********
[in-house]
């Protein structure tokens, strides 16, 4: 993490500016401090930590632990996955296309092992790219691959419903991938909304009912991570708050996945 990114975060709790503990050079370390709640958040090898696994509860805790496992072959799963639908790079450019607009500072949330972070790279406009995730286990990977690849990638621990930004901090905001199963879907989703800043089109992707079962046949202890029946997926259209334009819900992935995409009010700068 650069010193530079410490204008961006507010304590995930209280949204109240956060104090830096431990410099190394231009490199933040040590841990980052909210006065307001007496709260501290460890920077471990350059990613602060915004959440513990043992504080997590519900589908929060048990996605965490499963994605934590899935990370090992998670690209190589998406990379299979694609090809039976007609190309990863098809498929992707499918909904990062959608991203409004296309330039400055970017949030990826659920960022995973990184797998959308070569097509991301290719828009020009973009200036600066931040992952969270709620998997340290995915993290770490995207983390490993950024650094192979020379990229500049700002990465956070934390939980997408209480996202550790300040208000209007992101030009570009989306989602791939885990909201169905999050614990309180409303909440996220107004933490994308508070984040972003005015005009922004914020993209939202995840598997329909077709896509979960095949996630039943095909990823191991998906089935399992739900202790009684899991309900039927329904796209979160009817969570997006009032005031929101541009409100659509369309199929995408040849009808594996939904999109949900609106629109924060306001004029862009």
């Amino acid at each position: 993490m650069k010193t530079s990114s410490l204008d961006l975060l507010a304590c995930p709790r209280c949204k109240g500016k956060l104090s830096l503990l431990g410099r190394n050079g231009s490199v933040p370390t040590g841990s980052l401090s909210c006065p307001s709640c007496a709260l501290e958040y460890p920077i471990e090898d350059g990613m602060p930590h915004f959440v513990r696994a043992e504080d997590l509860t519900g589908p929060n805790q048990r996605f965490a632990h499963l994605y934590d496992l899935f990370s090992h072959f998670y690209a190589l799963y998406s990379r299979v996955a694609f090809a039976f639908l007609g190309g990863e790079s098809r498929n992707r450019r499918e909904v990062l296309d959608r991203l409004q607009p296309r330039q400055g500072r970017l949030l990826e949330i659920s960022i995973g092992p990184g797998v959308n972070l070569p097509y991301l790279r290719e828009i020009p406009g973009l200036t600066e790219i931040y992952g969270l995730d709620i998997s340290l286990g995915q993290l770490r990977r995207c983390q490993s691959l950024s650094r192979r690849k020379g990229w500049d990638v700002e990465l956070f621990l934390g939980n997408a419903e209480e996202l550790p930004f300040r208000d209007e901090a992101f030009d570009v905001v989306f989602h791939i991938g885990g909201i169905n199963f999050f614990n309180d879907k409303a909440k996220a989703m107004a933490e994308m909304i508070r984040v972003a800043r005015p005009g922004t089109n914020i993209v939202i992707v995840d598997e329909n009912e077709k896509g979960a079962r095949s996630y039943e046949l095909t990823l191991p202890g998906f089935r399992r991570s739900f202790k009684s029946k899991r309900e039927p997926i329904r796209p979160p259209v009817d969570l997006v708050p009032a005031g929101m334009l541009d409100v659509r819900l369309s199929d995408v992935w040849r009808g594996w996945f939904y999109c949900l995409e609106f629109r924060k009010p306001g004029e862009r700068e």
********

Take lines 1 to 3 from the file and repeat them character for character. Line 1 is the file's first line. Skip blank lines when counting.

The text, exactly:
[in-house]
């Protein structure tokens, strides 16, 4: 993490500016401090930590632990996955296309092992790219691959419903991938909304009912991570708050996945 990114975060709790503990050079370390709640958040090898696994509860805790496992072959799963639908790079450019607009500072949330972070790279406009995730286990990977690849990638621990930004901090905001199963879907989703800043089109992707079962046949202890029946997926259209334009819900992935995409009010700068 650069010193530079410490204008961006507010304590995930209280949204109240956060104090830096431990410099190394231009490199933040040590841990980052909210006065307001007496709260501290460890920077471990350059990613602060915004959440513990043992504080997590519900589908929060048990996605965490499963994605934590899935990370090992998670690209190589998406990379299979694609090809039976007609190309990863098809498929992707499918909904990062959608991203409004296309330039400055970017949030990826659920960022995973990184797998959308070569097509991301290719828009020009973009200036600066931040992952969270709620998997340290995915993290770490995207983390490993950024650094192979020379990229500049700002990465956070934390939980997408209480996202550790300040208000209007992101030009570009989306989602791939885990909201169905999050614990309180409303909440996220107004933490994308508070984040972003005015005009922004914020993209939202995840598997329909077709896509979960095949996630039943095909990823191991998906089935399992739900202790009684899991309900039927329904796209979160009817969570997006009032005031929101541009409100659509369309199929995408040849009808594996939904999109949900609106629109924060306001004029862009």
């Amino acid at each position: 993490m650069k010193t530079s990114s410490l204008d961006l975060l507010a304590c995930p709790r209280c949204k109240g500016k956060l104090s830096l503990l431990g410099r190394n050079g231009s490199v933040p370390t040590g841990s980052l401090s909210c006065p307001s709640c007496a709260l501290e958040y460890p920077i471990e090898d350059g990613m602060p930590h915004f959440v513990r696994a043992e504080d997590l509860t519900g589908p929060n805790q048990r996605f965490a632990h499963l994605y934590d496992l899935f990370s090992h072959f998670y690209a190589l799963y998406s990379r299979v996955a694609f090809a039976f639908l007609g190309g990863e790079s098809r498929n992707r450019r499918e909904v990062l296309d959608r991203l409004q607009p296309r330039q400055g500072r970017l949030l990826e949330i659920s960022i995973g092992p990184g797998v959308n972070l070569p097509y991301l790279r290719e828009i020009p406009g973009l200036t600066e790219i931040y992952g969270l995730d709620i998997s340290l286990g995915q993290l770490r990977r995207c983390q490993s691959l950024s650094r192979r690849k020379g990229w500049d990638v700002e990465l956070f621990l934390g939980n997408a419903e209480e996202l550790p930004f300040r208000d209007e901090a992101f030009d570009v905001v989306f989602h791939i991938g885990g909201i169905n199963f999050f614990n309180d879907k409303a909440k996220a989703m107004a933490e994308m909304i508070r984040v972003a800043r005015p005009g922004t089109n914020i993209v939202i992707v995840d598997e329909n009912e077709k896509g979960a079962r095949s996630y039943e046949l095909t990823l191991p202890g998906f089935r399992r991570s739900f202790k009684s029946k899991r309900e039927p997926i329904r796209p979160p259209v009817d969570l997006v708050p009032a005031g929101m334009l541009d409100v659509r819900l369309s199929d995408v992935w040849r009808g594996w996945f939904y999109c949900l995409e609106f629109r924060k009010p306001g004029e862009r700068e």